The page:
With no further ado, then. The most important item is from the Fort Sumner Leader, August 11, 1922, and consists of a letter from Dean, headlined “The Schools and the Question of Evolution,” dated from 506 Maple Ave., Columbia, Missouri, on August 5, 1922, and addressed to “the People of Fort Sumner.” Dean writes:
It seems only fair to me that a superintendent in my position should give to the public some statement of his position.
About a month ago I received from the School Board a copy of a resolution passed by them forbidding the teaching of evolution in the Fort Sumner schools, and calling for the resignation of any teacher violating it.
I accepted the resolution, for there was no getting anywhere thru [sic] argument at long distance. Besides, the word “evolution” needed to be defined as used in the resolution, and I hoped to be able to convince the Board that I had not been teaching the the [sic] doctrine of evolution in the form attributed to me.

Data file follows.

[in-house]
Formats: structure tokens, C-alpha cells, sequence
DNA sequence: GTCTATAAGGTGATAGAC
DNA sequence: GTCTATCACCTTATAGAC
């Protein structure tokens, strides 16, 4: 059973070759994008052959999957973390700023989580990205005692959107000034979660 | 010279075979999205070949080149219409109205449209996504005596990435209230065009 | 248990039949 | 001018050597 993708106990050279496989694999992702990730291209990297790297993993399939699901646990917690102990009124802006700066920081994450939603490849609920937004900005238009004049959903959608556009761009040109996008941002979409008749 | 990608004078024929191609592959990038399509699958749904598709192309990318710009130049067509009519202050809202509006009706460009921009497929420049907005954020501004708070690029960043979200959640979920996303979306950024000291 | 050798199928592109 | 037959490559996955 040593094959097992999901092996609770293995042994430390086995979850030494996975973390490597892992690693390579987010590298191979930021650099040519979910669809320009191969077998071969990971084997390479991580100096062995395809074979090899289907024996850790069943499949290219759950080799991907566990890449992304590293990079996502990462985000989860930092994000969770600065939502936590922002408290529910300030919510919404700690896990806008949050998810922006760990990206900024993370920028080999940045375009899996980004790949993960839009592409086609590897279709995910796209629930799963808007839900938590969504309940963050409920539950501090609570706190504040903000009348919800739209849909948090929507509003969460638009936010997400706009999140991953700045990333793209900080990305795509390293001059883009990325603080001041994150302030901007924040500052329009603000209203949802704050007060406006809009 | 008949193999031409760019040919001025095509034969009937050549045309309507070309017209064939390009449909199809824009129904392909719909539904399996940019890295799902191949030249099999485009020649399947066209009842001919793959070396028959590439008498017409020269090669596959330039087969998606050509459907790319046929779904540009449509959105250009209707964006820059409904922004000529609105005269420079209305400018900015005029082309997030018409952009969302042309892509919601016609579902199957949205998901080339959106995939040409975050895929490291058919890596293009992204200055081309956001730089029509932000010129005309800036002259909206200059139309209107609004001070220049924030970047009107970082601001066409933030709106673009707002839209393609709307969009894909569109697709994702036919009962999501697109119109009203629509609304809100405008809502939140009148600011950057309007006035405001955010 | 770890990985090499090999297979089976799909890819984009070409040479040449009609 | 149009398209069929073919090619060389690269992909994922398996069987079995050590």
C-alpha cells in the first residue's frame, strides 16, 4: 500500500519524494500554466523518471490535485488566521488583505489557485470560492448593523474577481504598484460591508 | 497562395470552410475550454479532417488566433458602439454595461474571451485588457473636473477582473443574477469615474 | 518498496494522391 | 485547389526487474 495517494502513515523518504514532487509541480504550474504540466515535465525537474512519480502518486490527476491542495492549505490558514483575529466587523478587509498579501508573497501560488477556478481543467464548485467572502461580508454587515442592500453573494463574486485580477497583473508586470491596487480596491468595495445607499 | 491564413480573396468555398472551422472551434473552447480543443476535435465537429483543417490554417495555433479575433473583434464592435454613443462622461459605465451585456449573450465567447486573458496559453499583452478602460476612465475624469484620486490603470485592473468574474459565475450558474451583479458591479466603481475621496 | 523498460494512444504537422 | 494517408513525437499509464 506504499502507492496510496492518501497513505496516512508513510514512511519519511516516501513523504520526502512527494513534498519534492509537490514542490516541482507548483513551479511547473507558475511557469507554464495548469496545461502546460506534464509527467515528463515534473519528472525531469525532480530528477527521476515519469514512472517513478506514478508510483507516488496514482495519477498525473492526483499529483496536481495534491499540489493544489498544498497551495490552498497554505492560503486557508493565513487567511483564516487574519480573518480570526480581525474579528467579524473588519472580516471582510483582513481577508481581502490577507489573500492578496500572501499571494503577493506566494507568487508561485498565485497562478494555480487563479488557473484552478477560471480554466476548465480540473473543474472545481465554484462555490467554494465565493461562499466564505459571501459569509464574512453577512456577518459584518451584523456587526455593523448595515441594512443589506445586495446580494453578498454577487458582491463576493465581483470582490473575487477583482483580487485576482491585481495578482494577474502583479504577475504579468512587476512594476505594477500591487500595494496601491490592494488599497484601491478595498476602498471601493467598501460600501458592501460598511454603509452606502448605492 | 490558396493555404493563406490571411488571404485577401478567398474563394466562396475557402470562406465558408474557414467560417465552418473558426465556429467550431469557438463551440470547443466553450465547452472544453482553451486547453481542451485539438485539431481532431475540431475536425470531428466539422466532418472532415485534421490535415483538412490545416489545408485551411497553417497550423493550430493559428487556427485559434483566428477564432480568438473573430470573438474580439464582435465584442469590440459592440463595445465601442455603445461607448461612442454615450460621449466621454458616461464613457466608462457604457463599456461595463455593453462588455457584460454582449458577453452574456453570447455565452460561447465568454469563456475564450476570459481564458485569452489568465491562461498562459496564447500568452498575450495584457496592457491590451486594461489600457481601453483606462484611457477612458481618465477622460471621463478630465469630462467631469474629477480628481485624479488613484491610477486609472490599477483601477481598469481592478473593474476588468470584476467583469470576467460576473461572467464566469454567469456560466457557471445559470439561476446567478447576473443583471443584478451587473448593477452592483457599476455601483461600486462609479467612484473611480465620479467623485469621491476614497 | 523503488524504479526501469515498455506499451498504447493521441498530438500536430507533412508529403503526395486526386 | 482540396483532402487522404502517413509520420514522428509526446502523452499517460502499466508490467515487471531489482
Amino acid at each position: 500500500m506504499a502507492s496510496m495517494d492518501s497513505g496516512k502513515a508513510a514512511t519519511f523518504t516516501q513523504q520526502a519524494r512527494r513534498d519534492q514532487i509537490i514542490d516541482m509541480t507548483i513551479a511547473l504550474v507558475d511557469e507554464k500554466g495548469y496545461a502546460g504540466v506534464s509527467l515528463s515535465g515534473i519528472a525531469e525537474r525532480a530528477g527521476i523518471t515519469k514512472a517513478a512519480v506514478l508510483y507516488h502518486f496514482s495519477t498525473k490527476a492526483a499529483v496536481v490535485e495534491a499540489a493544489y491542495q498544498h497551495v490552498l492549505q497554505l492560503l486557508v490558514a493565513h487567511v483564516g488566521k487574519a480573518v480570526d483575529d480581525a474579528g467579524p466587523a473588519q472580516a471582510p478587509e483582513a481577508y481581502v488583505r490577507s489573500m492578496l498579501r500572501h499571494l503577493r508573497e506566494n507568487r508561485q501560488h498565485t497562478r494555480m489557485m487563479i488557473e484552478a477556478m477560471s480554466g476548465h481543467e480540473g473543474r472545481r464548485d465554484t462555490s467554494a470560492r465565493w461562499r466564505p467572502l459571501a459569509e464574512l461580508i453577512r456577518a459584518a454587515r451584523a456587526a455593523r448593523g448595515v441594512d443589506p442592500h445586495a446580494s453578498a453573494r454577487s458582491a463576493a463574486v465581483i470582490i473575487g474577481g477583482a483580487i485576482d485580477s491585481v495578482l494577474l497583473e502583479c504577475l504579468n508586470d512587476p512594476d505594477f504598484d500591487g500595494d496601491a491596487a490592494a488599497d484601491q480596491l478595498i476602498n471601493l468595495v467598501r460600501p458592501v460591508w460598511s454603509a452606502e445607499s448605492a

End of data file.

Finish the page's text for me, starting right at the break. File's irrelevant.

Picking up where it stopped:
Still further, violation of the resolution had to be defined. A good many of the texts used in every high school teach evolution. Almost any Modern History or English literature devotes considerable space to Darwin and the movement that began with him. It is impossible to find a text in Sociology or Psychology that doesn’t devote considerable space, usually a whole chapter to evolution. In fact, all modern science, even in elementary texts in physics and Chemistry, is written from the evolutionary point of view.